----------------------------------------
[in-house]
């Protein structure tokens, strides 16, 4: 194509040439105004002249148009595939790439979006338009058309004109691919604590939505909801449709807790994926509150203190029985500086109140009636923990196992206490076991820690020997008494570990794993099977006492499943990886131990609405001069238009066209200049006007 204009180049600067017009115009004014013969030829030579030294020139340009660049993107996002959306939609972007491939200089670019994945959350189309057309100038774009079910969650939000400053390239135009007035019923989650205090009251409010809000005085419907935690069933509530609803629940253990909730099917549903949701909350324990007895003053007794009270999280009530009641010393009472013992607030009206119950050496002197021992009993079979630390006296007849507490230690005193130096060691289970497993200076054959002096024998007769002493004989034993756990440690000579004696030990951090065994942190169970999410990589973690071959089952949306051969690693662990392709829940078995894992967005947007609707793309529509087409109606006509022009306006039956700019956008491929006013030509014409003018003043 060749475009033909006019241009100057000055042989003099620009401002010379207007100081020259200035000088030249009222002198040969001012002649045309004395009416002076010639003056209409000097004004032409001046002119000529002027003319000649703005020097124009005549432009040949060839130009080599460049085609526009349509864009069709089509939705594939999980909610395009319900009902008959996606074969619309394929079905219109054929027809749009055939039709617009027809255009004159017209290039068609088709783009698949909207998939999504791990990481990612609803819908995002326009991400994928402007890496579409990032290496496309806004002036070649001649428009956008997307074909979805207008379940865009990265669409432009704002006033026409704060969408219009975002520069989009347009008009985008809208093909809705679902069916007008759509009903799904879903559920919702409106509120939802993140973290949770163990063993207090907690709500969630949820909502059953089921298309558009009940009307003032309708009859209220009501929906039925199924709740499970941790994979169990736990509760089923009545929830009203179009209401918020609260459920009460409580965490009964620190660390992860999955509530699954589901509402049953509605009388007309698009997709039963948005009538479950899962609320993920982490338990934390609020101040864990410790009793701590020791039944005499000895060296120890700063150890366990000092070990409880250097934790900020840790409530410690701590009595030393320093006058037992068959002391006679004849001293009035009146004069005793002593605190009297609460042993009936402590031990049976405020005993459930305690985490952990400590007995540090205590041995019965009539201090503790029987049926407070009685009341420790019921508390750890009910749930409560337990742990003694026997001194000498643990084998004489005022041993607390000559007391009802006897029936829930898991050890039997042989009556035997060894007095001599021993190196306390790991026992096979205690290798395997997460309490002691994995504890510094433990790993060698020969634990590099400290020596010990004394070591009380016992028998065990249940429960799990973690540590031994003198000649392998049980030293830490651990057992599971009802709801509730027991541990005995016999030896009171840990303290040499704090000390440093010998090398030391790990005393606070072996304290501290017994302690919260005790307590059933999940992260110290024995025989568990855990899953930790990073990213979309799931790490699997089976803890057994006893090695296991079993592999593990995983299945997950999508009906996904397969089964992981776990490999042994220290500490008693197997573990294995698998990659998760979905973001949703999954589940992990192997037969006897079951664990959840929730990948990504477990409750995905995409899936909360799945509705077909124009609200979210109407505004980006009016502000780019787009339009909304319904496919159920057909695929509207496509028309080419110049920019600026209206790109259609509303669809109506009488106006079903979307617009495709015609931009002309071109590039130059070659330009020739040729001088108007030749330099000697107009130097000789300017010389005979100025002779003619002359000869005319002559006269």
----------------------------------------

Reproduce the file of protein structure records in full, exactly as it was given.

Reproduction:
[in-house]
């Protein structure tokens, strides 16, 4: 194509040439105004002249148009595939790439979006338009058309004109691919604590939505909801449709807790994926509150203190029985500086109140009636923990196992206490076991820690020997008494570990794993099977006492499943990886131990609405001069238009066209200049006007 204009180049600067017009115009004014013969030829030579030294020139340009660049993107996002959306939609972007491939200089670019994945959350189309057309100038774009079910969650939000400053390239135009007035019923989650205090009251409010809000005085419907935690069933509530609803629940253990909730099917549903949701909350324990007895003053007794009270999280009530009641010393009472013992607030009206119950050496002197021992009993079979630390006296007849507490230690005193130096060691289970497993200076054959002096024998007769002493004989034993756990440690000579004696030990951090065994942190169970999410990589973690071959089952949306051969690693662990392709829940078995894992967005947007609707793309529509087409109606006509022009306006039956700019956008491929006013030509014409003018003043 060749475009033909006019241009100057000055042989003099620009401002010379207007100081020259200035000088030249009222002198040969001012002649045309004395009416002076010639003056209409000097004004032409001046002119000529002027003319000649703005020097124009005549432009040949060839130009080599460049085609526009349509864009069709089509939705594939999980909610395009319900009902008959996606074969619309394929079905219109054929027809749009055939039709617009027809255009004159017209290039068609088709783009698949909207998939999504791990990481990612609803819908995002326009991400994928402007890496579409990032290496496309806004002036070649001649428009956008997307074909979805207008379940865009990265669409432009704002006033026409704060969408219009975002520069989009347009008009985008809208093909809705679902069916007008759509009903799904879903559920919702409106509120939802993140973290949770163990063993207090907690709500969630949820909502059953089921298309558009009940009307003032309708009859209220009501929906039925199924709740499970941790994979169990736990509760089923009545929830009203179009209401918020609260459920009460409580965490009964620190660390992860999955509530699954589901509402049953509605009388007309698009997709039963948005009538479950899962609320993920982490338990934390609020101040864990410790009793701590020791039944005499000895060296120890700063150890366990000092070990409880250097934790900020840790409530410690701590009595030393320093006058037992068959002391006679004849001293009035009146004069005793002593605190009297609460042993009936402590031990049976405020005993459930305690985490952990400590007995540090205590041995019965009539201090503790029987049926407070009685009341420790019921508390750890009910749930409560337990742990003694026997001194000498643990084998004489005022041993607390000559007391009802006897029936829930898991050890039997042989009556035997060894007095001599021993190196306390790991026992096979205690290798395997997460309490002691994995504890510094433990790993060698020969634990590099400290020596010990004394070591009380016992028998065990249940429960799990973690540590031994003198000649392998049980030293830490651990057992599971009802709801509730027991541990005995016999030896009171840990303290040499704090000390440093010998090398030391790990005393606070072996304290501290017994302690919260005790307590059933999940992260110290024995025989568990855990899953930790990073990213979309799931790490699997089976803890057994006893090695296991079993592999593990995983299945997950999508009906996904397969089964992981776990490999042994220290500490008693197997573990294995698998990659998760979905973001949703999954589940992990192997037969006897079951664990959840929730990948990504477990409750995905995409899936909360799945509705077909124009609200979210109407505004980006009016502000780019787009339009909304319904496919159920057909695929509207496509028309080419110049920019600026209206790109259609509303669809109506009488106006079903979307617009495709015609931009002309071109590039130059070659330009020739040729001088108007030749330099000697107009130097000789300017010389005979100025002779003619002359000869005319002559006269």